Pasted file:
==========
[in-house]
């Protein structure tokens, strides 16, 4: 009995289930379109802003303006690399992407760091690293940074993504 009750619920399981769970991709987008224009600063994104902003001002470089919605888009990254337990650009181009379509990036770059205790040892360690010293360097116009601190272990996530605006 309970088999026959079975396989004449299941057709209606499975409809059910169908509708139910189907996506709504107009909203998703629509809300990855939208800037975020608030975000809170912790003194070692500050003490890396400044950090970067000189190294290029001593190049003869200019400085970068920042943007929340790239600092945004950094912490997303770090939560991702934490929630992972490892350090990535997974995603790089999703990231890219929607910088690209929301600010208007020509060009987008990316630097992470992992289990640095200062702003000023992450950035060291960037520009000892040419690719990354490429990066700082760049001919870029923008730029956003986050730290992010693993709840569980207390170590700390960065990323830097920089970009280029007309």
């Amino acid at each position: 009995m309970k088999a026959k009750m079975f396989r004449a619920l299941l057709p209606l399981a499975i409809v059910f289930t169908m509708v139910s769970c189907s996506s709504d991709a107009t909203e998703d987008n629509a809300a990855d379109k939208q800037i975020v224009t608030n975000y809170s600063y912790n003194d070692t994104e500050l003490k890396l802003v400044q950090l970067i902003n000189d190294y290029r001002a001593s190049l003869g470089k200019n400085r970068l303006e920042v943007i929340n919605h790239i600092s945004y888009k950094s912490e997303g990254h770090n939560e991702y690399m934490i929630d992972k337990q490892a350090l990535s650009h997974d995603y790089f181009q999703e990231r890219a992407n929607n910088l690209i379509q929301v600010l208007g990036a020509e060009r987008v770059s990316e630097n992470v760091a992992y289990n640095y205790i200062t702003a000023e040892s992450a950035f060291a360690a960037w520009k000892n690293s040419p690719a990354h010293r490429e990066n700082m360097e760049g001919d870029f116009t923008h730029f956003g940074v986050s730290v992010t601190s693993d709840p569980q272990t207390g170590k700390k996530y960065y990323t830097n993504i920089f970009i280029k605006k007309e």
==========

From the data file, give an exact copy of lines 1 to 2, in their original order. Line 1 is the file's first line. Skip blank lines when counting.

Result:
[in-house]
């Protein structure tokens, strides 16, 4: 009995289930379109802003303006690399992407760091690293940074993504 009750619920399981769970991709987008224009600063994104902003001002470089919605888009990254337990650009181009379509990036770059205790040892360690010293360097116009601190272990996530605006 309970088999026959079975396989004449299941057709209606499975409809059910169908509708139910189907996506709504107009909203998703629509809300990855939208800037975020608030975000809170912790003194070692500050003490890396400044950090970067000189190294290029001593190049003869200019400085970068920042943007929340790239600092945004950094912490997303770090939560991702934490929630992972490892350090990535997974995603790089999703990231890219929607910088690209929301600010208007020509060009987008990316630097992470992992289990640095200062702003000023992450950035060291960037520009000892040419690719990354490429990066700082760049001919870029923008730029956003986050730290992010693993709840569980207390170590700390960065990323830097920089970009280029007309």